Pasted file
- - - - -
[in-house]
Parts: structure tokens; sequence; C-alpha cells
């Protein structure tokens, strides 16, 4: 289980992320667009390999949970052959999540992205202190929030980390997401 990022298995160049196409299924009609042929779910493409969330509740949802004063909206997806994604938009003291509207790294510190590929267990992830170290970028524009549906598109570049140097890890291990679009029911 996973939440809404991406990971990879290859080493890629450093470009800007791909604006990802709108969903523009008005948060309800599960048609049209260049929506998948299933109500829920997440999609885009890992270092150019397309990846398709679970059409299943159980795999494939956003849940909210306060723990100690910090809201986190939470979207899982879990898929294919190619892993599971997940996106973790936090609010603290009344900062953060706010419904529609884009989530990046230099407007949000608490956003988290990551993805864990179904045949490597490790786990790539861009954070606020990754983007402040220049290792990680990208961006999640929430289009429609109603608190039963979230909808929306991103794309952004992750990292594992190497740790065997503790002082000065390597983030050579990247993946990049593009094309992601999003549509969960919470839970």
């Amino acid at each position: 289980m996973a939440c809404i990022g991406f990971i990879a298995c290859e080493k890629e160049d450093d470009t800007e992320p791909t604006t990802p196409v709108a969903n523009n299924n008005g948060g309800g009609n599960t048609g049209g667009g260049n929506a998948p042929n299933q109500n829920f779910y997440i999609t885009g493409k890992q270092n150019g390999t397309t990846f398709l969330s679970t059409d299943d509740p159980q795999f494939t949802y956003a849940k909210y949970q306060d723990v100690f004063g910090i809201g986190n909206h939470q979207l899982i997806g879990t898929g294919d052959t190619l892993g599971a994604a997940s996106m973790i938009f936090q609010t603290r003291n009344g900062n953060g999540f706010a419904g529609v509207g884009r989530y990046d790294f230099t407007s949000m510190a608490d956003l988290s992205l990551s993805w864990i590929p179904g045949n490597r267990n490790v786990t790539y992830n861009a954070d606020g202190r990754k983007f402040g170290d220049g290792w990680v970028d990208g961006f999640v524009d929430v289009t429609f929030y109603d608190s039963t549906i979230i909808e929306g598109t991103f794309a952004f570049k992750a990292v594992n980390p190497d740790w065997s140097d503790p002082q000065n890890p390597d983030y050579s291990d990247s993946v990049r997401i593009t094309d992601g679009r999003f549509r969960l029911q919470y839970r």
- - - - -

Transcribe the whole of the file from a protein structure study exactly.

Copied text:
[in-house]
Parts: structure tokens; sequence; C-alpha cells
């Protein structure tokens, strides 16, 4: 289980992320667009390999949970052959999540992205202190929030980390997401 990022298995160049196409299924009609042929779910493409969330509740949802004063909206997806994604938009003291509207790294510190590929267990992830170290970028524009549906598109570049140097890890291990679009029911 996973939440809404991406990971990879290859080493890629450093470009800007791909604006990802709108969903523009008005948060309800599960048609049209260049929506998948299933109500829920997440999609885009890992270092150019397309990846398709679970059409299943159980795999494939956003849940909210306060723990100690910090809201986190939470979207899982879990898929294919190619892993599971997940996106973790936090609010603290009344900062953060706010419904529609884009989530990046230099407007949000608490956003988290990551993805864990179904045949490597490790786990790539861009954070606020990754983007402040220049290792990680990208961006999640929430289009429609109603608190039963979230909808929306991103794309952004992750990292594992190497740790065997503790002082000065390597983030050579990247993946990049593009094309992601999003549509969960919470839970």
């Amino acid at each position: 289980m996973a939440c809404i990022g991406f990971i990879a298995c290859e080493k890629e160049d450093d470009t800007e992320p791909t604006t990802p196409v709108a969903n523009n299924n008005g948060g309800g009609n599960t048609g049209g667009g260049n929506a998948p042929n299933q109500n829920f779910y997440i999609t885009g493409k890992q270092n150019g390999t397309t990846f398709l969330s679970t059409d299943d509740p159980q795999f494939t949802y956003a849940k909210y949970q306060d723990v100690f004063g910090i809201g986190n909206h939470q979207l899982i997806g879990t898929g294919d052959t190619l892993g599971a994604a997940s996106m973790i938009f936090q609010t603290r003291n009344g900062n953060g999540f706010a419904g529609v509207g884009r989530y990046d790294f230099t407007s949000m510190a608490d956003l988290s992205l990551s993805w864990i590929p179904g045949n490597r267990n490790v786990t790539y992830n861009a954070d606020g202190r990754k983007f402040g170290d220049g290792w990680v970028d990208g961006f999640v524009d929430v289009t429609f929030y109603d608190s039963t549906i979230i909808e929306g598109t991103f794309a952004f570049k992750a990292v594992n980390p190497d740790w065997s140097d503790p002082q000065n890890p390597d983030y050579s291990d990247s993946v990049r997401i593009t094309d992601g679009r999003f549509r969960l029911q919470y839970r």